As Katie Pavlich points out in her piece titled 'The Dishonesty of Democrats' Push for an Extension of Unemployment Benefits', for months, in an effort to shift focus away from Obamacare, Democrats have argued that the economy is recovering and that jobs are being created. But if this is the truth, then why is it necessary to continue the extension of unemployment benefits?:

Here's an inconvenient fact: 9.5 million people have left the work force since President Obama took office in 2009, meaning millions of people haven't seen their jobs come back and therefore, they've given up looking. In addition, the labor participation rate is at it's lowest since 1978.

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And here's some more info from CNN about the jobs President Obama has taken credit for "creating" during the 2012 presidential campaign.

The Bureau of Labor Statistics confirms that a lot of jobs have been created under Obama's leadership -- 4.4 million by the bureau's latest count. What Obama did not say, however, was that the nation shed 4.3 million jobs during the early days of his term, and that the net gain since he took the oath of office in January 2009 is just 125,000 jobs.
As Pavlich goes on to point out, Republicans aren't against unemployment insurance, but they are making a valid argument that the continued extension of these benefits actually does harm to the unemployed by keeping them out of the job search. CNBC backs up this assertion.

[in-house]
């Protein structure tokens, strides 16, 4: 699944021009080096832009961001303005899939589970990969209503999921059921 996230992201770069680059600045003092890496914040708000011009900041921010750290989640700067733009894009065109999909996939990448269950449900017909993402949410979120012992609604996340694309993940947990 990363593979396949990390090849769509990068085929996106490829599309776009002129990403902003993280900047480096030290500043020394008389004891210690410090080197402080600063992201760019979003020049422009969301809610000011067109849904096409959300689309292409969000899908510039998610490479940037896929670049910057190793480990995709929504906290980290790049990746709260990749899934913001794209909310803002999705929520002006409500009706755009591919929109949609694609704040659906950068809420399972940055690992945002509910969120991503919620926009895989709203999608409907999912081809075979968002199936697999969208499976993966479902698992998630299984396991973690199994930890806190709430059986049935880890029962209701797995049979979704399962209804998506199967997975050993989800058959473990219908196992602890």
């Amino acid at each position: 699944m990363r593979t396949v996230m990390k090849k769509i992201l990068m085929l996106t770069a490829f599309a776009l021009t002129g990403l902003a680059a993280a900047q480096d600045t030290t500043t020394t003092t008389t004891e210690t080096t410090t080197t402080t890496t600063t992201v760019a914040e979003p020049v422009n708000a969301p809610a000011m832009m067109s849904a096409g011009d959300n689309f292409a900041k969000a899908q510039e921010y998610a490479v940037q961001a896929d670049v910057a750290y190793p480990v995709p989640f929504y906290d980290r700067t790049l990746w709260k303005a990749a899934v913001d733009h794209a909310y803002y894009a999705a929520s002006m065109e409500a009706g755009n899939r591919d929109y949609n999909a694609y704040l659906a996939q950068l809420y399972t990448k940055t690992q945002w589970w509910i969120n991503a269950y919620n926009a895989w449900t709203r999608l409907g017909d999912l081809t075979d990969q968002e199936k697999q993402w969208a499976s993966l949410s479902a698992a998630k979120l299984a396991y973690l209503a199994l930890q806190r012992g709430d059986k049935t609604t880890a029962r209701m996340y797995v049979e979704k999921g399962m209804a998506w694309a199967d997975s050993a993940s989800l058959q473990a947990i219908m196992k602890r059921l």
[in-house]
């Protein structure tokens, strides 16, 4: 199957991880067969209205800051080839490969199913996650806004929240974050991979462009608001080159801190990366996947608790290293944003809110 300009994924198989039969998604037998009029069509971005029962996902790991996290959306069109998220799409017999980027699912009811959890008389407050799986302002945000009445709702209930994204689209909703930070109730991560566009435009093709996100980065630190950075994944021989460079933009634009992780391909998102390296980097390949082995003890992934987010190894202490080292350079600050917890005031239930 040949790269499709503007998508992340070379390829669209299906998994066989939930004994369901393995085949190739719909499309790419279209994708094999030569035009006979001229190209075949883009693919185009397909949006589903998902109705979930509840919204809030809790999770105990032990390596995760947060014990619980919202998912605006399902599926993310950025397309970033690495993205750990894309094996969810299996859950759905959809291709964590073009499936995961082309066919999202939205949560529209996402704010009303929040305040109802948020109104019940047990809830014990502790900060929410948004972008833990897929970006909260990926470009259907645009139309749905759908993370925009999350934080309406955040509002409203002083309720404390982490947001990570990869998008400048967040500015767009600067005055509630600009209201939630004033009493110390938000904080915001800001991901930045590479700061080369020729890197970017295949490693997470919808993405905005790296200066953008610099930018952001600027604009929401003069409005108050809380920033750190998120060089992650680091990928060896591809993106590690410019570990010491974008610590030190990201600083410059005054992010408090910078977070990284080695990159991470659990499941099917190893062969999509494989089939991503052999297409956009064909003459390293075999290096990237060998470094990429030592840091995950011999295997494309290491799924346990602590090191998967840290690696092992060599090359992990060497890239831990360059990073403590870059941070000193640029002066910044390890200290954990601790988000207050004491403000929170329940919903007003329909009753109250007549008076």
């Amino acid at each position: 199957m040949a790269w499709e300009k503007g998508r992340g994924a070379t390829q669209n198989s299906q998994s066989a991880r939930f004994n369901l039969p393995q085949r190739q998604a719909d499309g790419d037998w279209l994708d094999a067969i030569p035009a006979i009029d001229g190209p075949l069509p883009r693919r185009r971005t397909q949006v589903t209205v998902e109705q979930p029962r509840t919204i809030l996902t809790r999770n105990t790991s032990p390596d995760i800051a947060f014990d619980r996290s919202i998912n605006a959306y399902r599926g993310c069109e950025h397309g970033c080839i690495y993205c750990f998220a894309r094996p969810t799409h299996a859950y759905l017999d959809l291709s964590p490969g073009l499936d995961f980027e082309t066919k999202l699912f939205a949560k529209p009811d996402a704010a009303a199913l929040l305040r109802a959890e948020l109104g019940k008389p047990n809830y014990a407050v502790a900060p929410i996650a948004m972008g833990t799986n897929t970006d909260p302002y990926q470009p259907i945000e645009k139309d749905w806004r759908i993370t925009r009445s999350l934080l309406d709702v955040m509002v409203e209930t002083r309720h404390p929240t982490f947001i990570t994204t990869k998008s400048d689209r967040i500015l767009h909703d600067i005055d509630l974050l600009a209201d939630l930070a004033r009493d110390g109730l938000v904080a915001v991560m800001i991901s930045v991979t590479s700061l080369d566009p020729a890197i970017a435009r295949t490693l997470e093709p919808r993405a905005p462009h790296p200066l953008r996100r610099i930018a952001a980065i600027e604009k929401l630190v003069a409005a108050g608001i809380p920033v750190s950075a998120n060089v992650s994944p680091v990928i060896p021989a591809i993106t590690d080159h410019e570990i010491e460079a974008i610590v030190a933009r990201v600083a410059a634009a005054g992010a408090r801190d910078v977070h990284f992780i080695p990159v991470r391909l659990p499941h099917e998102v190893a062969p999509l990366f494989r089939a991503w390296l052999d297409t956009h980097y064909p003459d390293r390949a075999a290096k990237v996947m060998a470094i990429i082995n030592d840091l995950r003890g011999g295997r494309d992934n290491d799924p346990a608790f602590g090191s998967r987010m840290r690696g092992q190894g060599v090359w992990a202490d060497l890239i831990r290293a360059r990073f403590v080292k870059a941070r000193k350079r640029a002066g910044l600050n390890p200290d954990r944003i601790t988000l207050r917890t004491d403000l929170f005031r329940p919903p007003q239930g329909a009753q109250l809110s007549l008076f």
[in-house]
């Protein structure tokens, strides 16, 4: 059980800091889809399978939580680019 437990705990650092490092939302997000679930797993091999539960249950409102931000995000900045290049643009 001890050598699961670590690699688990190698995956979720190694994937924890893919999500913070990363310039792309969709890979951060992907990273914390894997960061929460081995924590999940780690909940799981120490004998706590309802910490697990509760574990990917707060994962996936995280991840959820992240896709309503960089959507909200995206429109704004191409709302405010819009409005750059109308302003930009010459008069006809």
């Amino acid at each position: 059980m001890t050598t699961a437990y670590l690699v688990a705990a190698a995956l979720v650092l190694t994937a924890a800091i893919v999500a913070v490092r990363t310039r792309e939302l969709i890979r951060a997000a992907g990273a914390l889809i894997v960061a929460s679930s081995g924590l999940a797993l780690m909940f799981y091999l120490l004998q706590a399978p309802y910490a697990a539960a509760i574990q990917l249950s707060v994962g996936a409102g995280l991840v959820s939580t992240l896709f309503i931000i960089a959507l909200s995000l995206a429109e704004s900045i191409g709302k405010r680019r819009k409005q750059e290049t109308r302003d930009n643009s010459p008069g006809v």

On the other hand, Dem strategist Doug Schoen, a supporter of extending the benefits and a believer in the pseudo hocus pocus that benefits creates employment, offers up an excellent suggestion for Obama and both sides of the aisle in Congress: "Extend Unemployment Benefits For 3 Months, And Make A Deal":

As Congress went home on December 28th on break, 1.3 million Americans lost their jobless benefits. But 1.3 million people is just the beginning if Congress doesn’t pass a bipartisan bill to extend unemployment insurance for the next three months -- over 14 million Americans will suffer in the next year.

This is surely something to be avoided -- no matter ones political affiliation.

President Obama argued that the Republican stance that giving unemployment benefits will sap Americans' motivation to seek work is totally wrong headed and I am inclined to agree.

That said, it is also important to note that Obama's stance that he has "never met an American who would rather have an unemployment check than the pride of having a job" has been shown to be untrue: those seeking benefits has grown exponentially during his time in office. There is certainly an argument to be made for Americans recklessly abusing our benefits system, but there are also genuine job seekers to consider in the extension of unemployment benefits.

As for my own take, it lies between Pavlich's and Schoen's points of view (and agrees with Krauthammer): Extend the benefits for 3 months in exchange for a long-term deal that makes it clear that unemployment insurance is not an entitlement, but a way to help people get to a point at which they help themselves.

Posted by Richard at January 7, 2014 4:28 PM